Islamic school found to be hindering pupils’ personal development
Posted: Tue, 03 Jan 2017
Ofsted inspectors have downgraded an independent Islamic school in Tower Hamlets after finding "grimy" facilities, "inappropriate" books and a camera placed in the school toilets.
Inspectors concluded that pupils were not being "prepared for life in modern Britain" after discovering "Inappropriate literature regarding women's role in society".
Pupils at the Darul Hadis Latifiah had "no planned opportunities" to "socialise or work with girls" and very few pupils were able to name "the new British Prime Minister or were aware of the first female presidential candidate in the elections taking place in the United States of America."
"A book was found in the school library which promoted inappropriate views of how girls and women should behave," which the school's leaders claimed they were "unaware" of.
"There are too few opportunities to learn about women in modern society," the report said, and respect for women was taught during Islamic studies but limited "to the roles of motherhood and families."
Inspectors agreed with a pupil's view that toilets, changing rooms and showers were "grimy and disgusting." The school needed to ensure that its premises were "safe and hygienic" in future, and the toilets were described as "particularly unclean". Mouse droppings and sharp metal objects were found on the floor.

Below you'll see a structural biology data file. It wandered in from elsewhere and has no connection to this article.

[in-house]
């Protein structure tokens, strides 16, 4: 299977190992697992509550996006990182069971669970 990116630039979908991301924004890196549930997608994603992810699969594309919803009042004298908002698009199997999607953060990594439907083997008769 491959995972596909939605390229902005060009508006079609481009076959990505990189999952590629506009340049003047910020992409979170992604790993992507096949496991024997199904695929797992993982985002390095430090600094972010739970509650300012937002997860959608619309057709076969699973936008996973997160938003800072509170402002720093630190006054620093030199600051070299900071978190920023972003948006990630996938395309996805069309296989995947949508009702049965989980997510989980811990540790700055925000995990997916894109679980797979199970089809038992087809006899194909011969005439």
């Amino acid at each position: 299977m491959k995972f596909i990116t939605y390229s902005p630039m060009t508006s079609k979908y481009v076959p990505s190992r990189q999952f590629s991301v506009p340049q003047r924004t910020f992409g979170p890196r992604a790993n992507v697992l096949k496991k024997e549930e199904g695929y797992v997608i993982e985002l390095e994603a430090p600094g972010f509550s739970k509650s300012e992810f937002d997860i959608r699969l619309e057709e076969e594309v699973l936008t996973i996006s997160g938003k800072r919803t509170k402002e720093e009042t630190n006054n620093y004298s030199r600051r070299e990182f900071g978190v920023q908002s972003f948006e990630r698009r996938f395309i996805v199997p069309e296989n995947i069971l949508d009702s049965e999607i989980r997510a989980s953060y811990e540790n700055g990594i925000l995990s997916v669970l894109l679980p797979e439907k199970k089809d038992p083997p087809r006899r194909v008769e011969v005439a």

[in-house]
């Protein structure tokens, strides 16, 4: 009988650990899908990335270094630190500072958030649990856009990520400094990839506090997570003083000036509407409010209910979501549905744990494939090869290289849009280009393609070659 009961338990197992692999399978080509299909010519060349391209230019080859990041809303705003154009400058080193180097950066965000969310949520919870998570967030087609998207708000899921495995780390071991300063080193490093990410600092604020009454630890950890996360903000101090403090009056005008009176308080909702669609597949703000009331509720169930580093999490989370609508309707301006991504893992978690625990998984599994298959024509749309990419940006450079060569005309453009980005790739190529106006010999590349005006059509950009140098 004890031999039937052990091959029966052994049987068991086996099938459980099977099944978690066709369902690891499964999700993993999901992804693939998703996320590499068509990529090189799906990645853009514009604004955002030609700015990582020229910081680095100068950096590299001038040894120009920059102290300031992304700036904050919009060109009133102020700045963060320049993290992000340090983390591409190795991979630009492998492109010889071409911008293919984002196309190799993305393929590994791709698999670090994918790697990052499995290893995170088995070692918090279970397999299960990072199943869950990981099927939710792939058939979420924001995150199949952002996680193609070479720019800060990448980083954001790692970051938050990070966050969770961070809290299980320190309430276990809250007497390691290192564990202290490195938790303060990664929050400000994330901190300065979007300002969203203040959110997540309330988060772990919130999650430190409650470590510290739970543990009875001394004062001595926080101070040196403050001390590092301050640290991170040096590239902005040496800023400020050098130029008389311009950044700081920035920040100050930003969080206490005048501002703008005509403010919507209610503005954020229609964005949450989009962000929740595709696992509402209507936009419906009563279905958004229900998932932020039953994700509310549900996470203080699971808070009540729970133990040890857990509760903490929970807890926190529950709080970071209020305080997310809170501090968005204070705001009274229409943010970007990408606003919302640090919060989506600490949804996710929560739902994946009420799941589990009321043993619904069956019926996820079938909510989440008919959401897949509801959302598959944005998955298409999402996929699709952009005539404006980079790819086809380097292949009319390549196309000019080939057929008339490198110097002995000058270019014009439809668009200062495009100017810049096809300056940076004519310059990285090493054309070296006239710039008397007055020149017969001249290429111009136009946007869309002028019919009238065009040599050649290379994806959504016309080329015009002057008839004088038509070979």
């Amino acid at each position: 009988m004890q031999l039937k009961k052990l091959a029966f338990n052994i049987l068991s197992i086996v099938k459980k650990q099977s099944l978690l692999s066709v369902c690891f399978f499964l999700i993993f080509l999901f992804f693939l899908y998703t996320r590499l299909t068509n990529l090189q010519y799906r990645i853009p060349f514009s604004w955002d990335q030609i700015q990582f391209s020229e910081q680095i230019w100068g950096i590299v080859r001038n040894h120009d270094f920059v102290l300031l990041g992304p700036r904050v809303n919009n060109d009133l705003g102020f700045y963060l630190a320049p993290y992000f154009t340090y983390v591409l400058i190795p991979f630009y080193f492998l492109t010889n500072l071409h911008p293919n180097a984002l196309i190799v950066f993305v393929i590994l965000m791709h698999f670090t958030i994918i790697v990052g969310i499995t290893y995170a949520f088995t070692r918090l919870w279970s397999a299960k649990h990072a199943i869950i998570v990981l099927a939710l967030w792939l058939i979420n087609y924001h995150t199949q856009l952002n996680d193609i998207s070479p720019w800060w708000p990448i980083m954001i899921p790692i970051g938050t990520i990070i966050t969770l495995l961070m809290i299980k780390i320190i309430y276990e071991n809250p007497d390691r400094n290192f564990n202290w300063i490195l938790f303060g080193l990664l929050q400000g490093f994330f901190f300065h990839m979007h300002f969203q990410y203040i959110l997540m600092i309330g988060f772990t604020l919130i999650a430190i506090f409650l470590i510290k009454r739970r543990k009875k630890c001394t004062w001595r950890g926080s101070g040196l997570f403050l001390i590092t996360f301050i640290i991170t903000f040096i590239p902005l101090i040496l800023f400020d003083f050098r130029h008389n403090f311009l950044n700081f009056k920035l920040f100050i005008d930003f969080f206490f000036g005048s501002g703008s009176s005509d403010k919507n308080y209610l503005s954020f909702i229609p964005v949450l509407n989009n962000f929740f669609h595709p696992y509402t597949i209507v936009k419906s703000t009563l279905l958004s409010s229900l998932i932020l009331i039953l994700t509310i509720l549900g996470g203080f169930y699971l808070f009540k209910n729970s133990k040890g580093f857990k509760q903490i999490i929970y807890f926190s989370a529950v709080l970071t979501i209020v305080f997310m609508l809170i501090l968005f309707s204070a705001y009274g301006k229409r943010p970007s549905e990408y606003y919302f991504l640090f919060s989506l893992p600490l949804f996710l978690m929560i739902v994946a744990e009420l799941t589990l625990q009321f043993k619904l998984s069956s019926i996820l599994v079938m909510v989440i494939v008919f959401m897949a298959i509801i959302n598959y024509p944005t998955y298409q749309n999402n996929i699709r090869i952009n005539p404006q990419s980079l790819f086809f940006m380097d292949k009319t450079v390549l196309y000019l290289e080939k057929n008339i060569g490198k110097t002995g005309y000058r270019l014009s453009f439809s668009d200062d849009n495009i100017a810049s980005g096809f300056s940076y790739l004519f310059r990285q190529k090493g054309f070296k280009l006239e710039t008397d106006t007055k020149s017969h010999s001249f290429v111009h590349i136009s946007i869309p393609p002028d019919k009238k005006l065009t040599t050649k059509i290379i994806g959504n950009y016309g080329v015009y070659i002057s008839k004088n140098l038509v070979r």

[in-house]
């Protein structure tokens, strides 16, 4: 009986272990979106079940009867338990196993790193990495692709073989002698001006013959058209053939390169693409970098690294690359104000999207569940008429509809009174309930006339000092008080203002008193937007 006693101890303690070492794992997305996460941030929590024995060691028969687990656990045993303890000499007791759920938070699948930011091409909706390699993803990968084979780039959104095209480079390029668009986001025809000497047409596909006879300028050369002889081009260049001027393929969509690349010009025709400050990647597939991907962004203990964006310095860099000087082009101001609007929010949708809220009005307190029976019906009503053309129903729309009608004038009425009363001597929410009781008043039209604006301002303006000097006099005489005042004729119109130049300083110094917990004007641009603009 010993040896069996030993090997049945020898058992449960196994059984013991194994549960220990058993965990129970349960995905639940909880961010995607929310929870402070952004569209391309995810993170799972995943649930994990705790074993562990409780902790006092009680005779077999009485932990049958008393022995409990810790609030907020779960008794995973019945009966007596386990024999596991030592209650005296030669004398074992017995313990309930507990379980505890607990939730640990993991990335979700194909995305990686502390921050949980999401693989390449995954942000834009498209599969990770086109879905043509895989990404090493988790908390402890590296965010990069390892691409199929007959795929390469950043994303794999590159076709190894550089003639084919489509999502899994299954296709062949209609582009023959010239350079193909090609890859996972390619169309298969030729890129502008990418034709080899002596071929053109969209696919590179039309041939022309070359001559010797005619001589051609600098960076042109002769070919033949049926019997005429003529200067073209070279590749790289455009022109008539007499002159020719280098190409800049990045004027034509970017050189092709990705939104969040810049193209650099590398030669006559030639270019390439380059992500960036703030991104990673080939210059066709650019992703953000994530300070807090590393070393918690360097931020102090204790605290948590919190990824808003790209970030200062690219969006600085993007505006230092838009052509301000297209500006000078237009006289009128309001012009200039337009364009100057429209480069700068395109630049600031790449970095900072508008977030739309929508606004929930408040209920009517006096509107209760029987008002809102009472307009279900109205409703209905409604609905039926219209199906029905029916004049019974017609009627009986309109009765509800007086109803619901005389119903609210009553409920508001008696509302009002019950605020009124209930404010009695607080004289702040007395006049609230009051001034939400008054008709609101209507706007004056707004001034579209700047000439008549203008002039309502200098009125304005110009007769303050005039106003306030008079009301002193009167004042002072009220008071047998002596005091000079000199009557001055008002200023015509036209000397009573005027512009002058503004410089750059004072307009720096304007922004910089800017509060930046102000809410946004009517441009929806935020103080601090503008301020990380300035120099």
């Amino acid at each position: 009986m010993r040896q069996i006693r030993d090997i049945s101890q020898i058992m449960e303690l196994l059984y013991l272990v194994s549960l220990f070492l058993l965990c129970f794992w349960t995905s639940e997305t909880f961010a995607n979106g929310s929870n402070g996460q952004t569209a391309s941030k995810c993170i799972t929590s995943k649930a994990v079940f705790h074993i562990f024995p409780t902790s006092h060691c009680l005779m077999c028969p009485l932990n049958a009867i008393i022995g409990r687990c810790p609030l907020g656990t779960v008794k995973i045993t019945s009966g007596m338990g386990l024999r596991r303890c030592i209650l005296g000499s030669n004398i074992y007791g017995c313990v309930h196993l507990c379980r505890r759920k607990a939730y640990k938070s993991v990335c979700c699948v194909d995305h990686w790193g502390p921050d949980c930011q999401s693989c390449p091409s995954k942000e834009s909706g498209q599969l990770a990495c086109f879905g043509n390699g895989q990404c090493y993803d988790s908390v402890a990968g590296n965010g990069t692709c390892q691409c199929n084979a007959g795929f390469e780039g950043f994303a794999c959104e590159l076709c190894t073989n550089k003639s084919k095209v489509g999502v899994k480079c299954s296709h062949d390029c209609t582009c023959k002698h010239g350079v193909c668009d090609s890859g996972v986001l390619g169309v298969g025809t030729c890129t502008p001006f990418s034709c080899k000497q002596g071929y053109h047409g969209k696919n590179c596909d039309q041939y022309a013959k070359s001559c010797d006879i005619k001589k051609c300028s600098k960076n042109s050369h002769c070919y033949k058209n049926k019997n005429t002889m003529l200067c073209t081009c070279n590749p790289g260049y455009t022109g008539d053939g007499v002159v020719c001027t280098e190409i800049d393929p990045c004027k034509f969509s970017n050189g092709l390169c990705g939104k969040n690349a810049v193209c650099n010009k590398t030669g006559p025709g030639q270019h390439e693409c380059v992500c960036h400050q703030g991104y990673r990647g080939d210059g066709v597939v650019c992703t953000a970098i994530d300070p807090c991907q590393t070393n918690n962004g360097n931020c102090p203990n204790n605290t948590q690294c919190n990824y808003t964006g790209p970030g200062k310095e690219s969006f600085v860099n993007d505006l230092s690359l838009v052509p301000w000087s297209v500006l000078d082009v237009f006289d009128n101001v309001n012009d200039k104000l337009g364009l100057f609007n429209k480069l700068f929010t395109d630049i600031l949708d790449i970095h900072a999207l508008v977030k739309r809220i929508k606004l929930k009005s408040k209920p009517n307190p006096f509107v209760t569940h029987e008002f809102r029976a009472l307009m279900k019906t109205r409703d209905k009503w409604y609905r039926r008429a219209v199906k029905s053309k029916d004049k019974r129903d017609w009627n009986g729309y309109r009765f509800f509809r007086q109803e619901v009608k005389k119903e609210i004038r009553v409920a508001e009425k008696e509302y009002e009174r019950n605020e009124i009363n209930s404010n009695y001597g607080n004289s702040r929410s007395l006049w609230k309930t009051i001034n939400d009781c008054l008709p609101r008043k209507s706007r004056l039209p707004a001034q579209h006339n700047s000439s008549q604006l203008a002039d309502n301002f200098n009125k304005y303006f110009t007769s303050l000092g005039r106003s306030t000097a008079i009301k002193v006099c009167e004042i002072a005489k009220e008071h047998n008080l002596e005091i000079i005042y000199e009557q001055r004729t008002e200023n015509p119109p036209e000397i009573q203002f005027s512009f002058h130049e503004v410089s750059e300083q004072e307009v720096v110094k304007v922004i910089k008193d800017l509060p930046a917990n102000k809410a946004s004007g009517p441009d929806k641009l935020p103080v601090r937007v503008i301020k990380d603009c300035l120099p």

A camera was found "in the communal area of the toilets" with images it displayed "on plain view" in the reception area to visitors. Leaders could not account for "why and how the camera had been installed" and pupils told the inspectors that it was an invasion of their privacy.
Pupils raised "vociferous" complaints about the school to inspectors, complaining of an "overzealous" attitude to discipline by staff.
If pupils asked about sex and relationships they were given detentions, some pupils told inspectors. The school was hindering pupils' personal development, the report said.
Stephen Evans, campaigns director for the National Secular Society, said the school was "clearly unfit for purpose".
"These children have had the courage to raise complaints themselves about the school. Schools that fail young people so catastrophically should be closed down. Countless other children suffer in schools like these, deprived of any education that might prepare them for modern life.
"This is not the first time derogatory material about women has been found in an independent Islamic school and it will not be the last. We'll be urging Ofsted to ensure that scrutiny of these schools continues to intensify under its new Chief Inspector."
Overall, teaching was found to be "inadequate", with pupils often left simply copying from textbooks.
The inspection found that safeguarding was ineffective, leaving pupils at risk, and Ofsted instructed school leaders to "ensure" proper measures were put in place as required by the Prevent duty to prevent students being drawn into extremism. Some pupils had been absent from the school for three weeks at a time, and the school failed to supply information on how they investigated these unauthorised absences.